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[jamsat-news:1813] ANS-187 AMSAT Weekly Bulletin



ANS is a free, weekly, news and information service of AMSAT North  
America, The Radio Amateur Satellite Corporation. ANS reports on 
the activities of a worldwide group of Amateur Radio operators who 
share an active interest in designing, building, launching and 
communicating through analog and digital Amateur Radio satellites.

In this edition:
* CubeSat Orbital Status
* Astronaut Interview via IRLP 
* Russian Satellite 'Mozhayets' Service Life Extended by Six Months


SB SAT @ AMSAT $ANS-187.01

AMSAT News Service Bulletin 187.01 From AMSAT HQ
SILVER SPRING, MD.  July 6, 2003
BID: $ANS-187.01

The second of two Mars Exploration Rovers, Opportunity, is 
rescheduled for launch on Sunday, July 6 at 10:43:16 p.m. EDT.  
Liftoff will occur aboard the Boeing Delta II Heavy launch vehicle
from Pad B at Space Launch Complex 17 on Cape Canaveral Air Force 
Station. A second launch opportunity exists at 11:26:02 p.m. EDT, 
if necessary.  Should launch be delayed by 24 hours, two launch 
times are also available on Monday at 10:35:23 p.m. and 11:18:15 
p.m. EDT. The window of the planetary launch period extends through
 July 15.

Opportunity will reach Mars on Jan. 25, 2004. Together the two MER
rovers, Spirit and Opportunity, seek to determine the history of 
climate and water at two sites on Mars where conditions may once 
have been favorable to life. The rovers are identical. Each rover 
carries five scientific instruments including a panoramic camera 
and microscope, plus a rock abrasion tool that will grind away the outer 
surfaces of rocks to expose their interiors for examination. The 
rovers each weigh approximately 400 pounds. They will navigate them
selves around obstacles as they drive across the Martian surface, 
traveling up to about 130 feet each Martian day.  Each rover's 
prime mission is planned to last three months on Mars.

"NASA Direct!" webcast coverage of the launch will begin at 8:30 
p.m. EDT on Sunday, July 6.  
For more information on the MER-B/Opportunity web activities, 
go to <http://www.ksc.nasa.gov/elvnew/merb/index.htm>

[ANS thanks NASA News, for the above information.]


SB SAT @ AMSAT $ANS-187.02
CubeSat Orbital Status

AMSAT News Service Bulletin 187.02 From AMSAT HQ
SILVER SPRING, MD.  July 6, 2003
BID: $ANS-187.02

Below is the summary of orbital status of each objects on the MOM 

NORAD have consolidated their observation data and now uses 27xxx 
object catalog number:

Comments and suggestions welcome.

Freddy Pranajaya
Manager, CanX and NLS Programs
University of Toronto Institute for Aerospace Studies
4925 Dufferin Street, Toronto, ON M3H-5T6, Canada
416-667-7890  MCC

Latest Estimates at 07/03/2003  12:00 EST:
27840 - BREEZE
27841 - MIMOSA
27842 - NLS-1 sub-group
27843 - MOST
27844 - Cute-1
27845 - QuakeSat
27846 - NLS-1 sub-group
27847 - **UNCONFIRMED** Possibly XI-IV
27848 - **UNCONFIRMED**
NORAD-MH will be re-scanning the sky to confirm 27843, 27847, 
27848 and to collect fresh observation data on each objects.

[ANS thanks Freddy Pranajaya, for the above information.]


SB SAT @ AMSAT $ANS-187.03
OSCAR-11 REPORT    02 July 2003

AMSAT News Service Bulletin 187.03 From AMSAT HQ
SILVER SPRING, MD.  July 6, 2003
BID: $ANS-187.03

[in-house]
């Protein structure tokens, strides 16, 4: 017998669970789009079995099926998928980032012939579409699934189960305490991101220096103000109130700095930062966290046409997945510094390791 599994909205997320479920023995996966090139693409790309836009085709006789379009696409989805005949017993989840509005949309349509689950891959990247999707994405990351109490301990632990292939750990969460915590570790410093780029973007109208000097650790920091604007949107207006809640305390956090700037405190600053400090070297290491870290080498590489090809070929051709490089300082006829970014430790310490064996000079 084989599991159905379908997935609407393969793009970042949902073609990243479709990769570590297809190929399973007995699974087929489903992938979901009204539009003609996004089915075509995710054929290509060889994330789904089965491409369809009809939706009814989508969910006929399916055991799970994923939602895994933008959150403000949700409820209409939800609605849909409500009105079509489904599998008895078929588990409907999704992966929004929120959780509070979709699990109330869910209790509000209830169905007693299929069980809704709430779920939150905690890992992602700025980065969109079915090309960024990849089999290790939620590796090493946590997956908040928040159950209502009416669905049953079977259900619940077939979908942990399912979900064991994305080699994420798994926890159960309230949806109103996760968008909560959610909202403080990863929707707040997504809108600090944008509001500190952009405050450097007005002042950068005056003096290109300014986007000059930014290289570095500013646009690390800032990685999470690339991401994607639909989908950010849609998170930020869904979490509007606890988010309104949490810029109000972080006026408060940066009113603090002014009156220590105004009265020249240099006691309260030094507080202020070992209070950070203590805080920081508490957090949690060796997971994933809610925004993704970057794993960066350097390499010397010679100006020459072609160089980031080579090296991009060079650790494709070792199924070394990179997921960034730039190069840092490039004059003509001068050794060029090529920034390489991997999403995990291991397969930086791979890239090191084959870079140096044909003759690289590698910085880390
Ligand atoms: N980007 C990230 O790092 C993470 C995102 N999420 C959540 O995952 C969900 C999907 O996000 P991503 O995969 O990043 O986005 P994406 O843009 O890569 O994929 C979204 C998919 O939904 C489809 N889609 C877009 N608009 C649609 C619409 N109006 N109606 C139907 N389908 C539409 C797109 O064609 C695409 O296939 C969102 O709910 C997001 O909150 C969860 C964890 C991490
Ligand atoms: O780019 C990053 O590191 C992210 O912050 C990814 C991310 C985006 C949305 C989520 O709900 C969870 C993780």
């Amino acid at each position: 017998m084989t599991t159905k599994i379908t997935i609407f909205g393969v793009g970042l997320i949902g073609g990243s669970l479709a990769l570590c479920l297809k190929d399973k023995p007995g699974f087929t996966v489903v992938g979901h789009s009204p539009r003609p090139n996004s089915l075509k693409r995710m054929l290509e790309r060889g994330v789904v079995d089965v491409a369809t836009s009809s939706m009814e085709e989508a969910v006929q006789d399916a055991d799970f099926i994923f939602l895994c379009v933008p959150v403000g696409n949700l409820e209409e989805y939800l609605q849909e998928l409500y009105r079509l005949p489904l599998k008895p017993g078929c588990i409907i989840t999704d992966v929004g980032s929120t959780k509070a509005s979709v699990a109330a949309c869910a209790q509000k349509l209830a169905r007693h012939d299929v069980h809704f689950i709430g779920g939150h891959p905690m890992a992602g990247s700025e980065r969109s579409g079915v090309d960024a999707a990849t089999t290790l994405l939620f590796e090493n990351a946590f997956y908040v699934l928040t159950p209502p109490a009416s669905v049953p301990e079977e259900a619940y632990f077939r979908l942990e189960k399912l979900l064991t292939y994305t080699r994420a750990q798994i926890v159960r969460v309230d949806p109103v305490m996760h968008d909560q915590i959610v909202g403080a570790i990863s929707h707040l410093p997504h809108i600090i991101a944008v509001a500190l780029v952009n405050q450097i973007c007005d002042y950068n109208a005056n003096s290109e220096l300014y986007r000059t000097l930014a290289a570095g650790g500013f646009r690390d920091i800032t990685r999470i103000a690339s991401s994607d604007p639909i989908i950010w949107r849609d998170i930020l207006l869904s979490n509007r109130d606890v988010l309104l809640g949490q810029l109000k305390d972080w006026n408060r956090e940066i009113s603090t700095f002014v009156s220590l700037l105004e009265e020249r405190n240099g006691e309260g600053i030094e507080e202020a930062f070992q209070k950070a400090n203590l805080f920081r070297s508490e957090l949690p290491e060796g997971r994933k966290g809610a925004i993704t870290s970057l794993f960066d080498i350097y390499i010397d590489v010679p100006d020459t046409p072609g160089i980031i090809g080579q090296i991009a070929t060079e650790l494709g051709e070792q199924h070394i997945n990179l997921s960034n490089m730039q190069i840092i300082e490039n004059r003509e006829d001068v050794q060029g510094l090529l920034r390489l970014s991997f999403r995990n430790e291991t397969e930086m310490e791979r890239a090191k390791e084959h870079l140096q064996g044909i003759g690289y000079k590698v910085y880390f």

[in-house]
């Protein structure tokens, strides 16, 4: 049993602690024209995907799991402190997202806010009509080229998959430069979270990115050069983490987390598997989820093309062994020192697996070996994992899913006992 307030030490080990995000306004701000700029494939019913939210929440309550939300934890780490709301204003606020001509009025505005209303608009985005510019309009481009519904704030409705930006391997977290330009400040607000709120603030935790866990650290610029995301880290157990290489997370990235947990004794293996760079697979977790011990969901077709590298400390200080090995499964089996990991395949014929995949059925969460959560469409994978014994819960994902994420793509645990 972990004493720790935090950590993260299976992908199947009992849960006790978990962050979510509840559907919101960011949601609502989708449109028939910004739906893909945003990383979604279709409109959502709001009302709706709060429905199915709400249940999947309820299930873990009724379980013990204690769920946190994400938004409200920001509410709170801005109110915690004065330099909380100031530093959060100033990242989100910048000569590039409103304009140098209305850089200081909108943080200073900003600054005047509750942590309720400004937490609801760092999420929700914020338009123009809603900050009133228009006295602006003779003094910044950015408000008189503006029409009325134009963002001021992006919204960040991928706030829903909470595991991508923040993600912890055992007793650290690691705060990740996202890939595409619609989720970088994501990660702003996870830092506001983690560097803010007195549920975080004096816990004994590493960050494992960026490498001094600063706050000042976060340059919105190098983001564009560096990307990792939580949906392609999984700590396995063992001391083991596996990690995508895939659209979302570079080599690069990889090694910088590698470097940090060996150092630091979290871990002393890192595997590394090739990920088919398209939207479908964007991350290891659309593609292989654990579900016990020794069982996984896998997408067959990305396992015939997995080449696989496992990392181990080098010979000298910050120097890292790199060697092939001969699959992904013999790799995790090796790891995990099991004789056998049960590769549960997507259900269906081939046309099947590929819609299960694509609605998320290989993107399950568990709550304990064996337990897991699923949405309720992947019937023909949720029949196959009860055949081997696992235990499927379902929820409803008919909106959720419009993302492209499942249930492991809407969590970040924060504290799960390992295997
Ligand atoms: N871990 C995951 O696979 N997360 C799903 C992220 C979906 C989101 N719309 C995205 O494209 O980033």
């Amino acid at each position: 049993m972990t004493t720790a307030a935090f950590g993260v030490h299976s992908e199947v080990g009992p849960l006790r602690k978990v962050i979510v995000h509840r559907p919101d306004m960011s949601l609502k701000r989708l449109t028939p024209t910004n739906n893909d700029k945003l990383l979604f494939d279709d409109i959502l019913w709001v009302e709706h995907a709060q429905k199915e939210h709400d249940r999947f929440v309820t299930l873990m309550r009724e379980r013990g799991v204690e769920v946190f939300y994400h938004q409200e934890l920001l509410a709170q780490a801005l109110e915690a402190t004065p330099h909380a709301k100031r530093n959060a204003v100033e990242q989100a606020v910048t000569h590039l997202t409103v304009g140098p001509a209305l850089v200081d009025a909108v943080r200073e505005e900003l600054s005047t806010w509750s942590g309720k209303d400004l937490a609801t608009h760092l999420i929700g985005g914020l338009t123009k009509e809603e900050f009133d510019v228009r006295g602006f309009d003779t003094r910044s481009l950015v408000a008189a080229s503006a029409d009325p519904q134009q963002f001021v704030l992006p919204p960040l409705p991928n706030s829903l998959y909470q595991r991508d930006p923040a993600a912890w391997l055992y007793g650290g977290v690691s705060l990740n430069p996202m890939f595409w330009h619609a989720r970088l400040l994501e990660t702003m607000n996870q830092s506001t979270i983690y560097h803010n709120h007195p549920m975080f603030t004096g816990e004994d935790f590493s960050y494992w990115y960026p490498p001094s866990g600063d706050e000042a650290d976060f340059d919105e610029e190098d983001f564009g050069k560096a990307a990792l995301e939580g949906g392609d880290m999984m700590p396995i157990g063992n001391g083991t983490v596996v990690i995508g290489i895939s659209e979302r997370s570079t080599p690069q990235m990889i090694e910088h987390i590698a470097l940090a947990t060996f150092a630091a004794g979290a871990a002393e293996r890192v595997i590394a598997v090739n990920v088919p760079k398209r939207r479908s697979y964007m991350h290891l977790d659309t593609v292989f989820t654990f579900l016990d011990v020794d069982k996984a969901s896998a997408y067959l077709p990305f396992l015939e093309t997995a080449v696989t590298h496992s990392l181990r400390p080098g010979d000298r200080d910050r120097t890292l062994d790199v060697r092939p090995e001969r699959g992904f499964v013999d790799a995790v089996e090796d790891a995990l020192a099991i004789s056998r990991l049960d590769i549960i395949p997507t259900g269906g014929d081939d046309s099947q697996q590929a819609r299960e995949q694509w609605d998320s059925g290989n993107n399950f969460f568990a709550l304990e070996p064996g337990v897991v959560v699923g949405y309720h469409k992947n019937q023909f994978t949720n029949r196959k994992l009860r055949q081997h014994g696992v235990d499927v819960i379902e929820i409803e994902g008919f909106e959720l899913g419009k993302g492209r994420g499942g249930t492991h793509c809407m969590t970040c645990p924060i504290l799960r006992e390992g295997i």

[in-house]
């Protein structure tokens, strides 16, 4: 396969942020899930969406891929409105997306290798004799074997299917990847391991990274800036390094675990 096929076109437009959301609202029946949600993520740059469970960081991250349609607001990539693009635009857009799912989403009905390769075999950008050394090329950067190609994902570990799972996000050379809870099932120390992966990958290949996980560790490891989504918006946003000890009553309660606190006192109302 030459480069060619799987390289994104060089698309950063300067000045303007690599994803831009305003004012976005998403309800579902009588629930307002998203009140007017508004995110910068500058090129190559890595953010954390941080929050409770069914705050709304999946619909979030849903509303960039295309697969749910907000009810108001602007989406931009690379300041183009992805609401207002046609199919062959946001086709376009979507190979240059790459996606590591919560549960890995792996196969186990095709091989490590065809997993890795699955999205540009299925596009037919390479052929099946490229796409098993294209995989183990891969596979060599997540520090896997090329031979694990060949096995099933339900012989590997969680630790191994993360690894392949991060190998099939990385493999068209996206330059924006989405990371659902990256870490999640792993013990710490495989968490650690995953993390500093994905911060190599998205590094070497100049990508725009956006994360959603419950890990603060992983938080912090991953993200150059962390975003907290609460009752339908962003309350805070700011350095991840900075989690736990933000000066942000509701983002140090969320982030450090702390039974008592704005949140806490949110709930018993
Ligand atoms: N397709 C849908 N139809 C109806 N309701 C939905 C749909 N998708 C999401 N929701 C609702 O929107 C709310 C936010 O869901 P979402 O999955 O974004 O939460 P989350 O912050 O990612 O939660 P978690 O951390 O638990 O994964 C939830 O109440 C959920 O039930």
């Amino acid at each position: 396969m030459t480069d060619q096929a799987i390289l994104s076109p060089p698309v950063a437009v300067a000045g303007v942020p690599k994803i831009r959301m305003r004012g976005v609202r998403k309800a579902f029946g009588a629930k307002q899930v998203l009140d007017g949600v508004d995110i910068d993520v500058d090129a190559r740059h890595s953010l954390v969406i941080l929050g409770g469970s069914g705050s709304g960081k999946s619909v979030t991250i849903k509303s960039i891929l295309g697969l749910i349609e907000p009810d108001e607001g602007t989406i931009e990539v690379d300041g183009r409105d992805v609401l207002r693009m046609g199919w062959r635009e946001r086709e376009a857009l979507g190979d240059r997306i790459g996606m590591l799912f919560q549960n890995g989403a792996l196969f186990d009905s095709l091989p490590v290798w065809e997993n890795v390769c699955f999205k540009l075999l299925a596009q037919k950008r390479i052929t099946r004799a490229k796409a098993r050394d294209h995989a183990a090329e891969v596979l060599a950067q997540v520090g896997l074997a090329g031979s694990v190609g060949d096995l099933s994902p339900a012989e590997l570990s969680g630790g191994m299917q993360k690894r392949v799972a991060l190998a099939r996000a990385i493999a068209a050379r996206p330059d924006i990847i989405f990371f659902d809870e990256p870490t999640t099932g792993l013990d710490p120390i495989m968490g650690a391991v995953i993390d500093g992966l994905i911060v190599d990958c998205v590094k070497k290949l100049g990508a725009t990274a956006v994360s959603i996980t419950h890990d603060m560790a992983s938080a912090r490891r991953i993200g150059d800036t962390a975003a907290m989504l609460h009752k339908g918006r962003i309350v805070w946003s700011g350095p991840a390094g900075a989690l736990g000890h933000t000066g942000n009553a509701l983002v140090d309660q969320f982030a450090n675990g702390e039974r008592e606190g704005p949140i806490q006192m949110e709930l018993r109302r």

During the period 21 May to 01 July 2003 the 145.826 MHz. beacon 
has been heard transmitting continuous ASCII telemetry from 31 May 
to 09 June, and from 21 June to 30 June. During this period good 
signals have been received. Telemetry transmissions are expected to
 resume around 12 July for about 9 - 10 days.

I am indebted to Jeff KB2M and Ron VK5AKJ who monitored the 
satellite while I was on holiday, during part of this period. Ron 
also provided some night time telemetry, during a solar eclipse, 
which gave useful information about the state of the battery.  Many
thanks Jeff & Ron, for your help.

The internal temperatures have continued to fall. Usually they 
change by the same amount, however during this period the battery,
telemetry electronics, and command decoder have decreased by 3.2C,
 1.8C and 4.6C respectively.  The temperatures are now -0.4C, 
-0.8C, and +2.6C respectively. The temperatures are expected to 
continue to fall slowly as the solar eclipse times lengthen, 
reaching a minimum in the Summer, and then increase in the Autumn.
The solar eclipse times should be shorter than last year,resulting
in higher temperatures in 2003.

The battery voltage observed during daylight passes has decreased.
Observations have varied between 13.5 and 12.3 volts, with an 
average value of 13.0 volts.

Examination of the magnetometer telemetry shows that the satellite
is now rotating very slowly ie. the spin period is very long. 
Accurate determination of the spin period is very difficult when 
the spin period exceeds the time of a pass. However, approximate 
periods of 1000 to 1500 seconds have been measured. The direction 
of rotation appears to have reversed.  The slow spin rate has also
caused some uneven heating of the external surfaces, and 
temperatures up to 45C have been observed.

Users of OSCAR-11 should note that the date in the telemetry is 
advanced by three days.  The time is advanced by 18.5 minutes, and
this error is increasing by about one minute per year.

OSCAR-11 now  operates in a default mode, controlled by the watch-
dog timer.  The satellite transmits continuous ASCII telemetry for
about 8 - 9 days on 145.826 MHz., followed by about 10 - 12 days 
of silence. These times appear to be somewhat variable, and this 
regular sequence might be interrupted by ground control.

The mode-S beacon is ON continuously, even when the VHF beacon is
OFF, nominally transmitting an unmodulated carrier on 2401.5 MHz.
There is however a VERY low level of AFSK modulation, (now a 
constant 1200 Hz. audio tone), which has been detected on strong